Vented vs Unvented Hot Water Cylinders
To vent or not to vent? That is the question…
Let’s assess which cylinder is better in the Vented Vs Unvented cylinder battle.
With the advancement of materials and components, the choice of quality cylinders is greater than ever. Choosing between the two types of heating systems and cylinders depends on your budget and your type of home.
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Vented systems are known as ‘gravity fed hot water systems’.
Vented cylinders (also called open-vented cylinders) need to be supplied by a large tank of cold water which is kept in the loft. The natural pull of gravity carries this water via a vent pipe down to the hot water cylinder which heats the water.
Vented cylinders rely on gravity and the height of the cold water tank dictates the pressure. The greater the height, the more powerful the water pressure. This means that the cold water tank should be placed in the loft.
As the water is heated it expands, but the presence of the vent pipe and tank in the loft provides an escape route for the excess.
Traditionally, vented cylinders were made out of copper as they were deemed the best way to store hot water and get an adequate heat transfer. However, the heat loss from a naked copper cylinder sparked a nationwide campaign to lag and insulate hot water tanks throughout the UK.
Manufacturers now pre-spray insulate the tank to minimize heat loss.
- A vented system is usually cheaper to install and maintain because they are more basic.
- A vented installation is the preferred option only if the property owner doesn’t want to pay for an upgrade to an unvented system.
- If the mains water supply is cut off you will still have access to the tank of water in the loft.
- Your home’s water pressure depends on the height of the cold water tank. This means that taps and showers upstairs have much a weaker water flow than the ones downstairs.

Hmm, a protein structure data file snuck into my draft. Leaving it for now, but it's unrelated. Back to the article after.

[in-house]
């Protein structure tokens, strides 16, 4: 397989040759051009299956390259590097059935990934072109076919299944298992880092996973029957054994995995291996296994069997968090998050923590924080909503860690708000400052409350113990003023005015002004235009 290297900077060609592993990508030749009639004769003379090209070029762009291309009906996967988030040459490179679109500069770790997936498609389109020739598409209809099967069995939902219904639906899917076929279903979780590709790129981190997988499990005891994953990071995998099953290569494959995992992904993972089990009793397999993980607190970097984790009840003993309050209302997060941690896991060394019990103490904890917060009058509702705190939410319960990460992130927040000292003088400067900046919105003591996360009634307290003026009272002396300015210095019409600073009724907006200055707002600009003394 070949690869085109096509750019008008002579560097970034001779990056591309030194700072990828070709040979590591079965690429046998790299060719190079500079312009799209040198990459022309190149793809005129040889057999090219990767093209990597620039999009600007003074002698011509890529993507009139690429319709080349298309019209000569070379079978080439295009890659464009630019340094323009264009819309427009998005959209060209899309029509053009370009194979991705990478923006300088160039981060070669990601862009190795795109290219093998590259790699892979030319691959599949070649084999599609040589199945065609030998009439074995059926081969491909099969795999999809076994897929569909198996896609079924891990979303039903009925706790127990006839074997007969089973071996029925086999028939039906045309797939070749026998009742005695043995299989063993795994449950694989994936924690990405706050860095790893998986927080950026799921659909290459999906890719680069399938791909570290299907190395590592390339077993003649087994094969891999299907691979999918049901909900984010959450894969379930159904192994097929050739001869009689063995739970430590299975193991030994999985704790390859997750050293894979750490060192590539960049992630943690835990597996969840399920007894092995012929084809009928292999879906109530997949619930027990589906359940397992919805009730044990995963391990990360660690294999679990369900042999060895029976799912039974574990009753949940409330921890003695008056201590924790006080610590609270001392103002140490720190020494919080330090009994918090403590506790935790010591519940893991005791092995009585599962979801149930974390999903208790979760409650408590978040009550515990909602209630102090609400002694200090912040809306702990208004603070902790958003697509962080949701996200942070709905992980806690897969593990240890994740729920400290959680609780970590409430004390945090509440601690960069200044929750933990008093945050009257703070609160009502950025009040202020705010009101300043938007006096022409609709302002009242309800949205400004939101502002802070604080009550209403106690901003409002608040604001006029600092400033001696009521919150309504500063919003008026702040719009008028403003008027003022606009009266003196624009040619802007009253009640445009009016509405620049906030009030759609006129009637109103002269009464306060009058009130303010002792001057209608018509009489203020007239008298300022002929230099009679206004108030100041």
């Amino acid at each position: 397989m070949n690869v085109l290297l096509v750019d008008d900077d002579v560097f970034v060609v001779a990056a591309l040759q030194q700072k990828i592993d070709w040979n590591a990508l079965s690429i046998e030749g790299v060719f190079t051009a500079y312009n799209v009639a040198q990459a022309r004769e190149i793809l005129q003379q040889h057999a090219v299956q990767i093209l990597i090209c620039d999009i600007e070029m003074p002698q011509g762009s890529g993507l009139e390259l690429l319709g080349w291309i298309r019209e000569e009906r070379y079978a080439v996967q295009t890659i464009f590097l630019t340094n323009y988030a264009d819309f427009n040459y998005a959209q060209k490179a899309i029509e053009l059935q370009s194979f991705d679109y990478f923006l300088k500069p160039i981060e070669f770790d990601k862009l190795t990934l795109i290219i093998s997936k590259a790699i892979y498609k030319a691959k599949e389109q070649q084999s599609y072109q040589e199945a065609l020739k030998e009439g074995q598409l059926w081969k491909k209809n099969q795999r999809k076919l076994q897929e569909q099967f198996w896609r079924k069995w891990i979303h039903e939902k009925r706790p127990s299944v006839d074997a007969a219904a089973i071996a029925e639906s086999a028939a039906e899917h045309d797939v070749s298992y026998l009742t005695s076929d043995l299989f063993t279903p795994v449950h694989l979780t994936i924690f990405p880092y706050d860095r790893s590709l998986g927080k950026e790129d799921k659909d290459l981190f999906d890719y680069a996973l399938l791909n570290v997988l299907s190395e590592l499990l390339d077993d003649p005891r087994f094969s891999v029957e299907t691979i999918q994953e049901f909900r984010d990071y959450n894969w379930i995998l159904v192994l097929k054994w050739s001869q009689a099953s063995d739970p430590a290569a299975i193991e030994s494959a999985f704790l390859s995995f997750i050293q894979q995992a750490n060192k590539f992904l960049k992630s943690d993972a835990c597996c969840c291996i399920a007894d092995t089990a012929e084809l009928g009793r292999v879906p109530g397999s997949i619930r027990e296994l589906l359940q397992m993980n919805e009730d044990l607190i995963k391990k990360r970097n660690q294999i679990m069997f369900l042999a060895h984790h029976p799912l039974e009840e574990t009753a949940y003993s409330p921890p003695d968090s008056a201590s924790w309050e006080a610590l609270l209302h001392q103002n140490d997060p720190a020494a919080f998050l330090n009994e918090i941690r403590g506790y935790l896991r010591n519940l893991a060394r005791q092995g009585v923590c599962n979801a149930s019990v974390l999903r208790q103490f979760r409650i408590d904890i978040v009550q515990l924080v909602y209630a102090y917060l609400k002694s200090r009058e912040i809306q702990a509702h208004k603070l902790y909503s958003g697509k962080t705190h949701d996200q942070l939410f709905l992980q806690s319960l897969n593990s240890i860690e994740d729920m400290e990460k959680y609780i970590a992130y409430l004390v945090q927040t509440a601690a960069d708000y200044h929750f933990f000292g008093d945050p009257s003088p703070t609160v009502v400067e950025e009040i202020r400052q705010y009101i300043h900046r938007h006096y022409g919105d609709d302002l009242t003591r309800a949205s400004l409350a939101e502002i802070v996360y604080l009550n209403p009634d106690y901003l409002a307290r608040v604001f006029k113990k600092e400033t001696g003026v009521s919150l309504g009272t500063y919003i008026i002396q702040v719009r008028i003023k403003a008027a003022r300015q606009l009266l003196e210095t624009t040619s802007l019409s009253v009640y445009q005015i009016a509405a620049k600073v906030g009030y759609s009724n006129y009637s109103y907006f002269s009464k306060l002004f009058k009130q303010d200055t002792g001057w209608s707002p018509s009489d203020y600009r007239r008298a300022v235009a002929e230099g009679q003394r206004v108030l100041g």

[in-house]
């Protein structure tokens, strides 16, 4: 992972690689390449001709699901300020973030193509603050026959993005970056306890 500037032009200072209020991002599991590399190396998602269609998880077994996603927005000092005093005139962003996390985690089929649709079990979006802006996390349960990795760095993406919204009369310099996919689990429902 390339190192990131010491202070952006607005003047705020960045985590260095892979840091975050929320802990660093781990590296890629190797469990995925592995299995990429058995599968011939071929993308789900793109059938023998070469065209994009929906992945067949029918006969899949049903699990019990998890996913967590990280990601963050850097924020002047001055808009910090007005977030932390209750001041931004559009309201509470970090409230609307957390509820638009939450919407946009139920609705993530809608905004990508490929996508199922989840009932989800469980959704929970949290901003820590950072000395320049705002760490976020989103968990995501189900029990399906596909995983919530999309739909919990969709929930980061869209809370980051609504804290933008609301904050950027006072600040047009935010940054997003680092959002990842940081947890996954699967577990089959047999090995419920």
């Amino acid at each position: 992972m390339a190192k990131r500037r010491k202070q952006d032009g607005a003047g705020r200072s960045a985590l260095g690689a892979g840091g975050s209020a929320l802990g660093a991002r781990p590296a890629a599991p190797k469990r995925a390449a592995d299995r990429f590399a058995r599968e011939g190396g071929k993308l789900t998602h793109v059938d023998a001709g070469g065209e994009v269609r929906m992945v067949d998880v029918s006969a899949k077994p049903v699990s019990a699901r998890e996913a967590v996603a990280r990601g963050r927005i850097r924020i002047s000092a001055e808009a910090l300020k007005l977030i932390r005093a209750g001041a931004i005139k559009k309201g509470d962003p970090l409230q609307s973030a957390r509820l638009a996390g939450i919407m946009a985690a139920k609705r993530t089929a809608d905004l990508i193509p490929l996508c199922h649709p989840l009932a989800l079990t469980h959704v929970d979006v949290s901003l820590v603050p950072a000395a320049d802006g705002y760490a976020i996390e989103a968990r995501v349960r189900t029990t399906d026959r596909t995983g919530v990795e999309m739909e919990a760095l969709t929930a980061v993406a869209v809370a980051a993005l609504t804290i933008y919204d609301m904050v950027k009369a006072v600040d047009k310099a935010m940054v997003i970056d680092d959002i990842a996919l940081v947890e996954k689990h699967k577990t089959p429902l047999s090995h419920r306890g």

- Vented installation rarely delivers hot water at the pressure of an unvented system. You may need an additional pump to boost water flow.
- Requires storage space in the loft for the cold water tank.
Unvented hot water systems differ in that they don’t require a water storage tank. Instead a sealed hot water cylinder is fed directly by the cold water mains.
An unvented cylinder is kept under pressure from incoming water supply and the water is heated directly by immersion heaters (a direct model) or by a heat source located outside the vessel such as a boiler or wet solar system (an indirect model).
Outlet pipe work connected to the cylinder distributes the hot water to multiple outlets around the house. As soon as an outlet (tap, shower) is used, the pressure of the incoming cold water displaces the hot water content in the cylinder towards the open outlet at mains pressure.
Unvented systems are ‘sealed’, so they require an expansion vessel either next to or incorporated within the boiler or cylinder. An expansion vessel allows for the expansion of water in the system as it heats up, and accommodates the increase in pressure by up to 4.5%.
Unvented cylinders are designed to withstand considerable internal forces and are extremely safe to use when fitted with all the correct pressure equipment.
- Don’t require a water tank – saving valuable space in your property.
- Doesn’t rely on gravity to function so can be installed almost anywhere in your home.
- Quieter operating system. No cold water filling the water storage cistern.
- Completely sealed system, thus no need for a tank of water that could freeze in winter or be at risk of contamination.
- Operate at mains pressure to offer much better water flow rates.
- More complicated technology, so are more expensive to install and maintain.
- Linked directly to the mains, so will not provide hot water if mains are turned off.
- Unvented cylinders aren’t always compatible with modern power showers and mixers.
Unvented stainless steel hot water cylinders are considered a much better choice for new installations and for the replacement of existing ones. They ensure a copious amount of stored hot water is available on demand for a multitude of domestic uses. Operating at mains pressure to provide often much higher flow rates, you can enjoy improved shower and bath performance all year round.
Do I need a new cylinder?
A hot water cylinder generally lasts for 30 plus years when fitted to the highest standard. If your cylinder is beginning to leak water, then it is time to replace it. At any point, the leaking water can get worse and cause substantial damage to your property. Always check for any damp patches surrounding the cylinder, and consult your plumber to check for any signs of water damage.
If you need a new cylinder, check out our cylinders page here >> /site/cylinders/